It seems to be commonly misunderstood today, the relationship between risk and profit for the entrepreneur and the vital role the accumulation of capital plays in a free and fair society. An entrepreneur (or at least a successful one) is typically an individual with an asymmetric knowledge of a particular industry or marketplace. Unique perspective or subject matter expertise put them at a vantage point for consumer demand which remains unmet, or consumer demand which can be met profitably (and perhaps at a lower cost than provided by a competitor).
An entrepreneur who seeks to use his calculations and asymmetric knowledge can choose to invest his accumulated capital in ventures which, should they better satisfy the wants and needs of consumers than existing mediums, will yield him profit. It will always be the case, that his calculations may be in error, his knowledge may be incorrect, or his execution may be lacking in which case he may lose some or all of his capital.
In this way, the marketplace is ruthlessly efficient in how it allocates capital to those who best solve the problems of consumers. Those who do it with the lowest cost and the most customer satisfaction are rewarded with an increase in their net capital. Those who miscalculate costs or fail in execution experience losses. Profit is the measuring stick of productive activity in a free market. In a voluntary exchange, both individuals (subjectively speaking) are better off post factum than they were before. Else, all other things being equal, they would not choose to engage in the voluntary exchange of goods and services.
Of course, as we know, governments often distort these incentives with artificially cheap access to capital, monopolistic regulations, and preferential tax treatment which can keep unproductive entrepreneurs in business (seemingly) indefinitely. However, in terms of a free market exchange, any market activity which rewards the entrepreneur with profit makes the whole of society more wealthy. The consumer is rewarded with the immediate satisfaction of whatever their present need or desire was (the morality and subjectivity of this is always on the individual) and the entrepreneur is rewarded with more capital, with which he may choose to improve his existing operations or divest into other ventures.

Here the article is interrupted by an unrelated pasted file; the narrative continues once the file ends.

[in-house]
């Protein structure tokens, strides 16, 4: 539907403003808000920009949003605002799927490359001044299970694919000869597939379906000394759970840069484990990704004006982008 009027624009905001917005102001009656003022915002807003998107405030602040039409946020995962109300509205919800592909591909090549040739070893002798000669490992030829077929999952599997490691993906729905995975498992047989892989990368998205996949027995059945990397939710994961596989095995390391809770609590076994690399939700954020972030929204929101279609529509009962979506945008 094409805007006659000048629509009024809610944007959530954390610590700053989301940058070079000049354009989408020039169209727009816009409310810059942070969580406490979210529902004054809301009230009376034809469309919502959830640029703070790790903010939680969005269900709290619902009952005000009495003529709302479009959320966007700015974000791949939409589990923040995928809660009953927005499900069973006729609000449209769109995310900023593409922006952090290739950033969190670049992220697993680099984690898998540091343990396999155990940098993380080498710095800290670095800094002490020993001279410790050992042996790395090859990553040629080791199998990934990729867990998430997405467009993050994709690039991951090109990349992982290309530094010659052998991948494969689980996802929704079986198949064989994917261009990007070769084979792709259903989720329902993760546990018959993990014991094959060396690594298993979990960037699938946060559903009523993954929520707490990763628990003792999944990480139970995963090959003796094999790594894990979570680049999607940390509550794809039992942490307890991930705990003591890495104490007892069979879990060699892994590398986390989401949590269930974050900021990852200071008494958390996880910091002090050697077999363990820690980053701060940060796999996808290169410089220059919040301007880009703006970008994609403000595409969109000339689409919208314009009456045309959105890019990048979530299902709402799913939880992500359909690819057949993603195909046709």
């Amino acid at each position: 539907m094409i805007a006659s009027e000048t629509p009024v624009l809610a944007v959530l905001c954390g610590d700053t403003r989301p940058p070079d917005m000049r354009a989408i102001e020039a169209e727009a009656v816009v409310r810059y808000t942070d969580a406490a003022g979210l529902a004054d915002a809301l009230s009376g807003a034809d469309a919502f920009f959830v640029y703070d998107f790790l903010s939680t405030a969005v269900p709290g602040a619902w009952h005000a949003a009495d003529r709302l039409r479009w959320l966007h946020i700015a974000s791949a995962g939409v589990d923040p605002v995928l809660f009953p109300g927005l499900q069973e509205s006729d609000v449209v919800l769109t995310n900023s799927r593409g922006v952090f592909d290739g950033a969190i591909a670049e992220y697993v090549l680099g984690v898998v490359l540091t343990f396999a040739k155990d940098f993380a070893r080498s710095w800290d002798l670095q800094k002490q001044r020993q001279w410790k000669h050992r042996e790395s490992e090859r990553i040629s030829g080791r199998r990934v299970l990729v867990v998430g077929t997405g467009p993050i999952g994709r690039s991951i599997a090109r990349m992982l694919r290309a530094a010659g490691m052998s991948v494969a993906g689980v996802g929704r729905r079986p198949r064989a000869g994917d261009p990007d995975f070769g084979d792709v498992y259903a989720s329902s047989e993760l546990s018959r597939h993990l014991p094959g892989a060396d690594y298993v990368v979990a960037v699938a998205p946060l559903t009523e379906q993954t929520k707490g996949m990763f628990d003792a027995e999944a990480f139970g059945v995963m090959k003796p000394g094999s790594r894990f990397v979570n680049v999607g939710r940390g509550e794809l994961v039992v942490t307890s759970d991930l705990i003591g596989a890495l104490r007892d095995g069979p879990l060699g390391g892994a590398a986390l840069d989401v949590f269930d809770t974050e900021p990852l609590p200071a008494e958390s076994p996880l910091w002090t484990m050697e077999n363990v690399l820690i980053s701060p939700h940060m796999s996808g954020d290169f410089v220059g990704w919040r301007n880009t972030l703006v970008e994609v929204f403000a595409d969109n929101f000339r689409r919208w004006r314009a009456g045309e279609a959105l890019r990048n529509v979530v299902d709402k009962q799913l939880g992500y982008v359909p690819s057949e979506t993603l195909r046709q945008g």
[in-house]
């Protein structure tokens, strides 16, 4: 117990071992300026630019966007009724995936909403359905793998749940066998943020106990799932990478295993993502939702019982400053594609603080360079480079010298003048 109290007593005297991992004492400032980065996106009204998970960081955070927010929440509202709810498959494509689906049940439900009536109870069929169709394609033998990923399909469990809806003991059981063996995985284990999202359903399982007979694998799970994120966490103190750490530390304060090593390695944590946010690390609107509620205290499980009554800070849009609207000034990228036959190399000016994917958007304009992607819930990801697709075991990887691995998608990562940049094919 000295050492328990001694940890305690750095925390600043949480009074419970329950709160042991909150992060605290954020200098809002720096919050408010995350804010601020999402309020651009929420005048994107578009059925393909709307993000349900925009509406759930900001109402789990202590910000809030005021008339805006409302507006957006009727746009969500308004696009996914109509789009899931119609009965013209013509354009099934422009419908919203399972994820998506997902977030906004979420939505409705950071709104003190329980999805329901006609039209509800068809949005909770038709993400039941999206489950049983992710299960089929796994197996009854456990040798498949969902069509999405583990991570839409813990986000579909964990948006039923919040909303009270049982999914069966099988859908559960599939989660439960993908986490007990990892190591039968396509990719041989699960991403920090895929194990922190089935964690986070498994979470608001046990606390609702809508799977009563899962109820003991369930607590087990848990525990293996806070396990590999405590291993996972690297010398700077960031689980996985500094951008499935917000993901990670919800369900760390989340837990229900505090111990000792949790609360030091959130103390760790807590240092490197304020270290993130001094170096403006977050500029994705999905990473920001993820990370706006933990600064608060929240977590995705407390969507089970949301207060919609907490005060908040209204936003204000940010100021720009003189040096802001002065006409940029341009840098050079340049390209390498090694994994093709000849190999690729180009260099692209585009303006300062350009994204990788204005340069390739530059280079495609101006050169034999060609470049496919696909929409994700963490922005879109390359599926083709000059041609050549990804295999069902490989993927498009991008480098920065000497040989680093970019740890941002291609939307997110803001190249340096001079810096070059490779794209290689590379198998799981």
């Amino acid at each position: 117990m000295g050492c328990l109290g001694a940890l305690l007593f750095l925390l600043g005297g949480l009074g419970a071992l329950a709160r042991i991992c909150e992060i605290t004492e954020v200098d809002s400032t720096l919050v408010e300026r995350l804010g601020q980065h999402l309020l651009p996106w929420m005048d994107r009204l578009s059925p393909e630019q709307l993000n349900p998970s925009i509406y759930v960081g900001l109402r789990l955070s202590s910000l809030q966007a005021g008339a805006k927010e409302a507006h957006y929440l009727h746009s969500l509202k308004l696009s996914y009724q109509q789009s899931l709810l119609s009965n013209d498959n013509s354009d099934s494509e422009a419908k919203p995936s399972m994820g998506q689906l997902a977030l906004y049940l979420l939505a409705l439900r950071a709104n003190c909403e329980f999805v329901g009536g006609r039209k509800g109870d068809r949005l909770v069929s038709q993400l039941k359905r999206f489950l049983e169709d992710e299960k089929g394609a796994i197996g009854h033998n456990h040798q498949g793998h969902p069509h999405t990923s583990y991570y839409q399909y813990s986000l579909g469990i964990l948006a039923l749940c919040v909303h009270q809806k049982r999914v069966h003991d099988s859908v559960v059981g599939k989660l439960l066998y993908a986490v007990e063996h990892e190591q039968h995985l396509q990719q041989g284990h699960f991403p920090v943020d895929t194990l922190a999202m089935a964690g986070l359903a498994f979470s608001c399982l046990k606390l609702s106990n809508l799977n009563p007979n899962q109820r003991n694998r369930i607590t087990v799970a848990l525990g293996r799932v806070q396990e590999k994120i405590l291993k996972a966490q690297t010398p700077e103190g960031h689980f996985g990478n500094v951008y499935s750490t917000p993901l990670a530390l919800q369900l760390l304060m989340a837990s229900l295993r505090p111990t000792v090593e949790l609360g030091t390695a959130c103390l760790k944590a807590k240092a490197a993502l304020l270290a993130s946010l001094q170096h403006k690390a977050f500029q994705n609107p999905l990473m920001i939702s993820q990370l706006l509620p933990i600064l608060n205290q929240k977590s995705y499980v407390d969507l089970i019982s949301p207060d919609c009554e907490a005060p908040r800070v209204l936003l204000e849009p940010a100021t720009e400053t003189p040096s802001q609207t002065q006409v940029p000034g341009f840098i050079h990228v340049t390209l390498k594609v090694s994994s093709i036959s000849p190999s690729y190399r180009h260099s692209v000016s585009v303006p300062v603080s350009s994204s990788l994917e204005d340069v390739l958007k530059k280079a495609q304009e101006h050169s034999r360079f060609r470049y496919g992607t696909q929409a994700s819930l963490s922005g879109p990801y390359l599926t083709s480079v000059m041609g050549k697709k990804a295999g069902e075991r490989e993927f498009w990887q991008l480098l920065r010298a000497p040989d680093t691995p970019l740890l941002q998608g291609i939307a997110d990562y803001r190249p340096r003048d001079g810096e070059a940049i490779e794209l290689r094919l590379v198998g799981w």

It is wholly absurd to assume that as a laborer one is entitled the the fullness of or an equal share of the profit which is obtained by the entrepreneur. The asymmetric nature of risk and reward and the difficulty in deployment of information to solve complex problems of consumer demand is a skill set in and of itself. And of course, where there is profit to be had for such activity, that profit margin exists because others were not meeting the demand in as cost effective ways as possible prior.
By profitably driving down the marginal costs of production, the entrepreneur not only more adequately satisfies the immediate needs of consumers, but also frees up extrinsic resources which can then be deployed in solving other problems. The laborer, however, solves a more immediate problem. That is the point at which the inefficiencies of technology must be overcome with human capital.
Certainly, the entrepreneur has the potential to see an asymmetrically large return from his business due to the specialized nature of his knowledge and the risk of loss of to his capital which he has deployed. The laborer agrees to part with his time (but not capital) for the entrepreneur in order to satisfy a particular process in the entrepreneurs plan of attack.
The wonderful thing about a free market society is that anyone can work their way up the ladder from easy to learn labor to an expert level understanding of a particular marketplace. Where, should they posses the right wherewithal and defer enough consumption in the immediate term to accumulate capital, they can engage in the entrepreneurial process as well.
If one were to seek to abolish the relationship between the entrepreneur and the laborer to establish a more egalitarian outcome in the market process, one would be hamstringing the engine by which economic progress is realized. Without the incentives of asymmetric profit, the entrepreneur is no more likely to risk his accumulated capital than a savvy man in a casino. Likewise, without the process and mechanisms for accumulation of capital, society can not see the benefits of industrious individuals who venture to solve problems in new and creative ways.
Worse yet, when bureaucracies attempt to structure the whole of a market economy from the top down, they are forgoing the asymmetric market place knowledge of the entrepreneur who meticulously calculates and attempts to predict future human action. How difficult is must be for one man who has worked with shoes his entire life to profitably predict demands of consumers in a year. How impossible it must be for one man (or even a group of men) to do the same for an entire economy.
Book of the Month:Economics in One Lesson: The Shortest and Surest Way to Understand Basic Economics
-“Practically all government attempts to redistribute wealth and income tend to smother productive incentives and lead toward general impoverishment. It is the proper sphere of government to create and enforce a framework of law that prohibits force and fraud. But it must refrain from specific economic interventions. Government’s main economic function is to encourage and preserve a free market. When Alexander the Great visited the philosopher Diogenes and asked whether he could do anything for him, Diogenes is said to have replied: “Yes, stand a little less between me and the sun.” It is what every citizen is entitled to ask of his government.”
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